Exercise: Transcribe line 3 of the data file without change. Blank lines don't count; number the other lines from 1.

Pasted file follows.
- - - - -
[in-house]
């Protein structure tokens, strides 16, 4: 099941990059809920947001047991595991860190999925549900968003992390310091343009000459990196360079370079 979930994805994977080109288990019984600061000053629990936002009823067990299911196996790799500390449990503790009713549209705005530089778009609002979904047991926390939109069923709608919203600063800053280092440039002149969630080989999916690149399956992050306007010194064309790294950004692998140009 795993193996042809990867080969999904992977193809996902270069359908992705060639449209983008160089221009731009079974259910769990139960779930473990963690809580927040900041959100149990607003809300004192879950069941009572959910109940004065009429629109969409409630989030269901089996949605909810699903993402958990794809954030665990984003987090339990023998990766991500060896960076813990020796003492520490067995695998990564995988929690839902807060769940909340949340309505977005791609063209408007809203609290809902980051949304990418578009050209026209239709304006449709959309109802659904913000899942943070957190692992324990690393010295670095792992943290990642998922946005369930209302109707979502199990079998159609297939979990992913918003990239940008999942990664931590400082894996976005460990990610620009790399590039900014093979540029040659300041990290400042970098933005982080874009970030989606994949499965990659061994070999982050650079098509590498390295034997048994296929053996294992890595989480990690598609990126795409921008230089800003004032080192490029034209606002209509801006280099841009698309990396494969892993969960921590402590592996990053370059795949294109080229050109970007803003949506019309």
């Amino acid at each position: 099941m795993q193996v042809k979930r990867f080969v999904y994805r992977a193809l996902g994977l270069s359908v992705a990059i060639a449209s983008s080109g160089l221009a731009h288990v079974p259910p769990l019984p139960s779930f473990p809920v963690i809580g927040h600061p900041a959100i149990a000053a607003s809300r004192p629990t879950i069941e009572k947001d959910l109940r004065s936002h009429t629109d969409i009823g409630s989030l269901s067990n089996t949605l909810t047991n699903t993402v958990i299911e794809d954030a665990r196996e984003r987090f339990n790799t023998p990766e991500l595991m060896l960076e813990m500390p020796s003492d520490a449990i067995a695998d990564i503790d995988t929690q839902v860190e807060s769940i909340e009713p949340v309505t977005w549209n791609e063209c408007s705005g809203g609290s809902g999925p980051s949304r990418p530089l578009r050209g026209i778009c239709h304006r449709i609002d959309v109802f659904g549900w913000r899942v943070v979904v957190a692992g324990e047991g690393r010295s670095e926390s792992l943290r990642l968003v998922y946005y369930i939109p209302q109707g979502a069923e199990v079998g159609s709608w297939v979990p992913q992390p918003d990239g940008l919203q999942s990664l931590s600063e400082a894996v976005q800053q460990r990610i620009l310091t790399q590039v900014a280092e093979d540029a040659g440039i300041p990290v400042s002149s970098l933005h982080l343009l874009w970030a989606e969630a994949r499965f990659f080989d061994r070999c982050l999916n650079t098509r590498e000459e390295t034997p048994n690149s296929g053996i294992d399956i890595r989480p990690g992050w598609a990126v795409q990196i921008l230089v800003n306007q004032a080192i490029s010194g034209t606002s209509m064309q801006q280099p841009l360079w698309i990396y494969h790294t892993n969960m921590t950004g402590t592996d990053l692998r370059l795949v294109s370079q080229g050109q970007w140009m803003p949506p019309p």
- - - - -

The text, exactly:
């Amino acid at each position: 099941m795993q193996v042809k979930r990867f080969v999904y994805r992977a193809l996902g994977l270069s359908v992705a990059i060639a449209s983008s080109g160089l221009a731009h288990v079974p259910p769990l019984p139960s779930f473990p809920v963690i809580g927040h600061p900041a959100i149990a000053a607003s809300r004192p629990t879950i069941e009572k947001d959910l109940r004065s936002h009429t629109d969409i009823g409630s989030l269901s067990n089996t949605l909810t047991n699903t993402v958990i299911e794809d954030a665990r196996e984003r987090f339990n790799t023998p990766e991500l595991m060896l960076e813990m500390p020796s003492d520490a449990i067995a695998d990564i503790d995988t929690q839902v860190e807060s769940i909340e009713p949340v309505t977005w549209n791609e063209c408007s705005g809203g609290s809902g999925p980051s949304r990418p530089l578009r050209g026209i778009c239709h304006r449709i609002d959309v109802f659904g549900w913000r899942v943070v979904v957190a692992g324990e047991g690393r010295s670095e926390s792992l943290r990642l968003v998922y946005y369930i939109p209302q109707g979502a069923e199990v079998g159609s709608w297939v979990p992913q992390p918003d990239g940008l919203q999942s990664l931590s600063e400082a894996v976005q800053q460990r990610i620009l310091t790399q590039v900014a280092e093979d540029a040659g440039i300041p990290v400042s002149s970098l933005h982080l343009l874009w970030a989606e969630a994949r499965f990659f080989d061994r070999c982050l999916n650079t098509r590498e000459e390295t034997p048994n690149s296929g053996i294992d399956i890595r989480p990690g992050w598609a990126v795409q990196i921008l230089v800003n306007q004032a080192i490029s010194g034209t606002s209509m064309q801006q280099p841009l360079w698309i990396y494969h790294t892993n969960m921590t950004g402590t592996d990053l692998r370059l795949v294109s370079q080229g050109q970007w140009m803003p949506p019309p």